Many landlords and building owners shop for cheap commercial property insurance. Reducing insurance costs is a good thing. In fact, we constantly look for ways to save our clients money. But cutting corners to lower insurance premiums could lead to large losses down the road.
This article looks at some of the options that can lower your commercial property insurance premiums but may create problems if a claim arises.
Basic or Broad Form vs. Special Form Coverage
Basic or Broad Form policies only cover those perils that are specifically listed. As the names imply, Basic Form coverage provides the most limited, or basic, protection, while Broad Form coverage includes many common perils.
A Special Form policy offers the broadest type of protection. This coverage includes any type of sudden and accidental loss unless it is specifically excluded from the policy.
Hidden cost: Basic or Broad Form policies may have lower premiums, but they may not provide the protection that you need. Talk to your agent to discuss the right coverage for your property.
We discuss this in our Understanding Basic, Broad Form Coverage and Special Form Coverage post.
A coinsurance clause requires a policyholder to insure a specific percentage of the building replacement cost at the time of loss. If the building policy does not meet this minimum, the insured party will incur penalties even on partial losses.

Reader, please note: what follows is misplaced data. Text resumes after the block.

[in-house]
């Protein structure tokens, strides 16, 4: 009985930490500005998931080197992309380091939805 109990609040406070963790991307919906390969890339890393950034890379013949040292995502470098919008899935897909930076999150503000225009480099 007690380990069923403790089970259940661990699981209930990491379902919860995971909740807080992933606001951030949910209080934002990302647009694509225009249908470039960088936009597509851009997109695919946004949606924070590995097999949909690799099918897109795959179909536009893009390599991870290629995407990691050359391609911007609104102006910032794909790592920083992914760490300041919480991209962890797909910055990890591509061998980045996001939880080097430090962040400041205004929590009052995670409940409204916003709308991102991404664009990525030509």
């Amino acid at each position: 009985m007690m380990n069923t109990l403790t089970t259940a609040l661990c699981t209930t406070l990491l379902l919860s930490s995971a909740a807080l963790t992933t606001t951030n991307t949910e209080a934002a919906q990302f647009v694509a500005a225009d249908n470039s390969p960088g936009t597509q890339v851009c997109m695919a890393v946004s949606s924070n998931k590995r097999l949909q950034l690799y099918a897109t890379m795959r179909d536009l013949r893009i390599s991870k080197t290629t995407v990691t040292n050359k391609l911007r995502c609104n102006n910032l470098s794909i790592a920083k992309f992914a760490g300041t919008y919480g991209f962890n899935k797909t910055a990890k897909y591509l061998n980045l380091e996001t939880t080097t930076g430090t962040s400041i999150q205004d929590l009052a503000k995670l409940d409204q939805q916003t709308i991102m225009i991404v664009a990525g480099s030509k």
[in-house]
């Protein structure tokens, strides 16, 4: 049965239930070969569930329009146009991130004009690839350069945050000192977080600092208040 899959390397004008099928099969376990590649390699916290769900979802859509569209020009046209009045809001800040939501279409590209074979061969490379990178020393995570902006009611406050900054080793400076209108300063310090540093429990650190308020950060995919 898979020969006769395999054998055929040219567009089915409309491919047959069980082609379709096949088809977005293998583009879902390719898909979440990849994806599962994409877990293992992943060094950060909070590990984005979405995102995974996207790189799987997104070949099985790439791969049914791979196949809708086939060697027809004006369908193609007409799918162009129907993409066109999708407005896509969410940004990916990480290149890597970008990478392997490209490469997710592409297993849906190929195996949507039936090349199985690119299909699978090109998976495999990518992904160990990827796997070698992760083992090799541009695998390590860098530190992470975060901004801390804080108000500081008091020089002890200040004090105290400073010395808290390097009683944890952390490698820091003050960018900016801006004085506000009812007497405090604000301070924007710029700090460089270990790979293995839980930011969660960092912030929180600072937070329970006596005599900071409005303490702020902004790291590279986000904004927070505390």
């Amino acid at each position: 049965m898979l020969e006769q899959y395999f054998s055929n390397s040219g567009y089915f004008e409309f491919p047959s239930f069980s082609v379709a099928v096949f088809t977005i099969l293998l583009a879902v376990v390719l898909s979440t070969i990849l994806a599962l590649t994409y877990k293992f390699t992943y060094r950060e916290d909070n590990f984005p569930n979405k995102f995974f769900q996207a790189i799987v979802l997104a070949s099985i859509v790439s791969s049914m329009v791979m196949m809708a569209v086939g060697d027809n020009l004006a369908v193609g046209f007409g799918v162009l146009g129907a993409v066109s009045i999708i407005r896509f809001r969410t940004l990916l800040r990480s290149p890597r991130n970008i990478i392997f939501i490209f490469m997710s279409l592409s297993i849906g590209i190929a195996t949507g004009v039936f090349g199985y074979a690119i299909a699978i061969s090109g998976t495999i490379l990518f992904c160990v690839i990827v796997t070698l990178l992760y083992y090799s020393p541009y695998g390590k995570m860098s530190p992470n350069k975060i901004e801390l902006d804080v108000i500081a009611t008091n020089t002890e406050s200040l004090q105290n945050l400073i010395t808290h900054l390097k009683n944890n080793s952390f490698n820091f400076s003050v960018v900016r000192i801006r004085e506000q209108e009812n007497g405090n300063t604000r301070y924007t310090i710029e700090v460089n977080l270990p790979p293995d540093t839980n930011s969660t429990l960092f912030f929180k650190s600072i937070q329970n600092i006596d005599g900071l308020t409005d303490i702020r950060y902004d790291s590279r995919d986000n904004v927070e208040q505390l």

For instance, a building valued at $1 million has a coinsurance clause of 80%. If the building is insured for only $700,000, the insurance company would decrease the payout by an underreporting penalty as calculated below:
- Required amount of insurance: .80 x $1,000,000 = $800,000
- Percentage of actual coverage vs. coinsurance requirement: $700,000 / $800,000 = 87.5%
- On a loss of $200,000, the carrier would pay $175,000 ($200,000 x 87.5), less any deductible. The underreporting penalty in this case is $25,000.
Hidden cost: Underinsuring your property is not a good idea, but you don’t want additional penalties on top of the loss. Look for a policy without a coinsurance clause.
We discuss this in our Coinsurance: What It Is & Why You Don’t Want It post.
Actual Cash Value vs. Replacement Cost
Insurance companies typically use one of two methods for establishing the value of insured property in a loss.
- Actual cash value (ACV) means that the claim payment will be made on the depreciated value of an asset, which can be significantly lower than the replacement cost.
- Replacement cost value (RCV) means that the insurance claim will repair or replace the damaged property without deducting for depreciation.
Hidden cost: You’ll have lower premiums on a policy with an ACV basis, but the lower payout will likely increase your out-of-pocket costs if you have a loss.